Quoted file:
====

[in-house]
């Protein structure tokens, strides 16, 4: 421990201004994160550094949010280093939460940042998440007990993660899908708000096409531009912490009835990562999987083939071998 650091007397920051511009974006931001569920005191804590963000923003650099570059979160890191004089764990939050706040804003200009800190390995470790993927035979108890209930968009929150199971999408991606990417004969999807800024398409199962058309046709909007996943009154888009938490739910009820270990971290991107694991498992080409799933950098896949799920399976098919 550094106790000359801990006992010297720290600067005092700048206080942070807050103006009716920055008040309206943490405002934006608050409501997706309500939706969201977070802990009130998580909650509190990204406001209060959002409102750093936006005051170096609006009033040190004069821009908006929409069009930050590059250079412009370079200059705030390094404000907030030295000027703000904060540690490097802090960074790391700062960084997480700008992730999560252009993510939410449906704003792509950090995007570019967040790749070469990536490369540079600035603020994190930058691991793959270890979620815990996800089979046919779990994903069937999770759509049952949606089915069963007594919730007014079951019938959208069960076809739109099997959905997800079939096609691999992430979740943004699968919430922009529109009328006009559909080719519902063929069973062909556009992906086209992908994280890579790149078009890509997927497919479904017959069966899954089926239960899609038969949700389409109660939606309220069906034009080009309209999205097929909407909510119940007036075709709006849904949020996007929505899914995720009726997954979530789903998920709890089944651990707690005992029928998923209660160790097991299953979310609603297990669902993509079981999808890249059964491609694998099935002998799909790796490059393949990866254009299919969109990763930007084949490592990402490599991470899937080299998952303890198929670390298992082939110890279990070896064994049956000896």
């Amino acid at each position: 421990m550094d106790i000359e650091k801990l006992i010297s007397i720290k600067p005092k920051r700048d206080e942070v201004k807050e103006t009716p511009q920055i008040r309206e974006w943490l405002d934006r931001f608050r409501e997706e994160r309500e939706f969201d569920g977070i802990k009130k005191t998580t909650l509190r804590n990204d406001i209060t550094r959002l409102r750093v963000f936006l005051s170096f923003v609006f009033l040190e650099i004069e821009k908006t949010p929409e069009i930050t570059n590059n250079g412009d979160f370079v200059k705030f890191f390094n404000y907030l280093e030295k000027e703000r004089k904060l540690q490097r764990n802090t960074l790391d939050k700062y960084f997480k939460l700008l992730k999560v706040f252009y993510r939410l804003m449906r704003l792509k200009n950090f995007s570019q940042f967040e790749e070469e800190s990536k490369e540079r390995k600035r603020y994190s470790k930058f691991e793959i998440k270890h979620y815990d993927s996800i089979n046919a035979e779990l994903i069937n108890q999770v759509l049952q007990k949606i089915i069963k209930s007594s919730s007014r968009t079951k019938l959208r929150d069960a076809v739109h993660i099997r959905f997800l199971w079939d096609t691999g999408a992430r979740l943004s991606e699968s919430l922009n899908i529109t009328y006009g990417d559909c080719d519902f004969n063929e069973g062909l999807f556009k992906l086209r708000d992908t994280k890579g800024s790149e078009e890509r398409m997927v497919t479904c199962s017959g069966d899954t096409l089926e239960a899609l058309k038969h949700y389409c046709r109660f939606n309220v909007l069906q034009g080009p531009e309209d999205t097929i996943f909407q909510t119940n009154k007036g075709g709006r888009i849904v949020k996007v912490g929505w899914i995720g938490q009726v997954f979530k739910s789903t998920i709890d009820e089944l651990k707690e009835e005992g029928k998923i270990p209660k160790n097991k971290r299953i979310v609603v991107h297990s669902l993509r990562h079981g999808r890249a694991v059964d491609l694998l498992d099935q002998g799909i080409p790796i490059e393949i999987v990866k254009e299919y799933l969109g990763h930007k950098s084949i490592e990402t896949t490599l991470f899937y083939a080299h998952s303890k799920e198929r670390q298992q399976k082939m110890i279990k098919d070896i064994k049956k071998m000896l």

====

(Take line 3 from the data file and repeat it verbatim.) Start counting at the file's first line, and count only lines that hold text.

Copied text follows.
């Amino acid at each position: 421990m550094d106790i000359e650091k801990l006992i010297s007397i720290k600067p005092k920051r700048d206080e942070v201004k807050e103006t009716p511009q920055i008040r309206e974006w943490l405002d934006r931001f608050r409501e997706e994160r309500e939706f969201d569920g977070i802990k009130k005191t998580t909650l509190r804590n990204d406001i209060t550094r959002l409102r750093v963000f936006l005051s170096f923003v609006f009033l040190e650099i004069e821009k908006t949010p929409e069009i930050t570059n590059n250079g412009d979160f370079v200059k705030f890191f390094n404000y907030l280093e030295k000027e703000r004089k904060l540690q490097r764990n802090t960074l790391d939050k700062y960084f997480k939460l700008l992730k999560v706040f252009y993510r939410l804003m449906r704003l792509k200009n950090f995007s570019q940042f967040e790749e070469e800190s990536k490369e540079r390995k600035r603020y994190s470790k930058f691991e793959i998440k270890h979620y815990d993927s996800i089979n046919a035979e779990l994903i069937n108890q999770v759509l049952q007990k949606i089915i069963k209930s007594s919730s007014r968009t079951k019938l959208r929150d069960a076809v739109h993660i099997r959905f997800l199971w079939d096609t691999g999408a992430r979740l943004s991606e699968s919430l922009n899908i529109t009328y006009g990417d559909c080719d519902f004969n063929e069973g062909l999807f556009k992906l086209r708000d992908t994280k890579g800024s790149e078009e890509r398409m997927v497919t479904c199962s017959g069966d899954t096409l089926e239960a899609l058309k038969h949700y389409c046709r109660f939606n309220v909007l069906q034009g080009p531009e309209d999205t097929i996943f909407q909510t119940n009154k007036g075709g709006r888009i849904v949020k996007v912490g929505w899914i995720g938490q009726v997954f979530k739910s789903t998920i709890d009820e089944l651990k707690e009835e005992g029928k998923i270990p209660k160790n097991k971290r299953i979310v609603v991107h297990s669902l993509r990562h079981g999808r890249a694991v059964d491609l694998l498992d099935q002998g799909i080409p790796i490059e393949i999987v990866k254009e299919y799933l969109g990763h930007k950098s084949i490592e990402t896949t490599l991470f899937y083939a080299h998952s303890k799920e198929r670390q298992q399976k082939m110890i279990k098919d070896i064994k049956k071998m000896l």